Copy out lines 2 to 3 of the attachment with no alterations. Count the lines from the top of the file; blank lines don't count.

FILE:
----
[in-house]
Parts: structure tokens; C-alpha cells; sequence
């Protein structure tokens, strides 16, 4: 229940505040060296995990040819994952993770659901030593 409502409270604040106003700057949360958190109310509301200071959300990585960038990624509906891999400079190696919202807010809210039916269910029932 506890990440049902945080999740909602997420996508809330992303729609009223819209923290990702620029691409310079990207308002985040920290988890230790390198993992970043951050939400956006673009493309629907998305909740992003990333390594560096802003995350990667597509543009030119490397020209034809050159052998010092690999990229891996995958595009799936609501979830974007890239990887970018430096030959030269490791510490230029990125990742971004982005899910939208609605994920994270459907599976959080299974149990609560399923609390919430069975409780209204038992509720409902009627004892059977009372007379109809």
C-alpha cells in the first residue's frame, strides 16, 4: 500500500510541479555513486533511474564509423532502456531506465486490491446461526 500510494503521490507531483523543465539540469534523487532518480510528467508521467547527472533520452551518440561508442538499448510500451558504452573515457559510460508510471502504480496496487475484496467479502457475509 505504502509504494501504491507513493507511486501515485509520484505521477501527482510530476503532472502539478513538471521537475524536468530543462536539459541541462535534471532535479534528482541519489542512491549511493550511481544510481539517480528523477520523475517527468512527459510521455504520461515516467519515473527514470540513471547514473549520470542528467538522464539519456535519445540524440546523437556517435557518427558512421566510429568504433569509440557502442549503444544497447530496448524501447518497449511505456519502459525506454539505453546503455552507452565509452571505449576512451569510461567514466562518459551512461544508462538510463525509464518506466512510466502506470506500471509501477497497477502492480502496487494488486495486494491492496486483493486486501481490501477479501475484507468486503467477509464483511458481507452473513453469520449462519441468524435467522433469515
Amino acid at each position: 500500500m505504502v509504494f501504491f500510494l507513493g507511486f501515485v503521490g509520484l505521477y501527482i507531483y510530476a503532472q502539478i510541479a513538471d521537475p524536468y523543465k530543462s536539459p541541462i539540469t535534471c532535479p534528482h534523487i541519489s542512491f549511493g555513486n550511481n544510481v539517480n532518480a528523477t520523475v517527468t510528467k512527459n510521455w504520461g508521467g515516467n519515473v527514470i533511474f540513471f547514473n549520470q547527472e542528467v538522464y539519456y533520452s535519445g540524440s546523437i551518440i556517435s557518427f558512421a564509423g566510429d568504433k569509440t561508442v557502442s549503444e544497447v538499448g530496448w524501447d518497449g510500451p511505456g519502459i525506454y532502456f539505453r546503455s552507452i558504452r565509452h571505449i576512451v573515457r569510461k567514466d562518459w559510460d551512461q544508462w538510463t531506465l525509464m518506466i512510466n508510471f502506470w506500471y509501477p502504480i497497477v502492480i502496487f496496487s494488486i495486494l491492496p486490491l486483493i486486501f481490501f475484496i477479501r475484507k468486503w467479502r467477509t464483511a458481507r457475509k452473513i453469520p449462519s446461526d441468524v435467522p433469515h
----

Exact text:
Parts: structure tokens; C-alpha cells; sequence
């Protein structure tokens, strides 16, 4: 229940505040060296995990040819994952993770659901030593 409502409270604040106003700057949360958190109310509301200071959300990585960038990624509906891999400079190696919202807010809210039916269910029932 506890990440049902945080999740909602997420996508809330992303729609009223819209923290990702620029691409310079990207308002985040920290988890230790390198993992970043951050939400956006673009493309629907998305909740992003990333390594560096802003995350990667597509543009030119490397020209034809050159052998010092690999990229891996995958595009799936609501979830974007890239990887970018430096030959030269490791510490230029990125990742971004982005899910939208609605994920994270459907599976959080299974149990609560399923609390919430069975409780209204038992509720409902009627004892059977009372007379109809």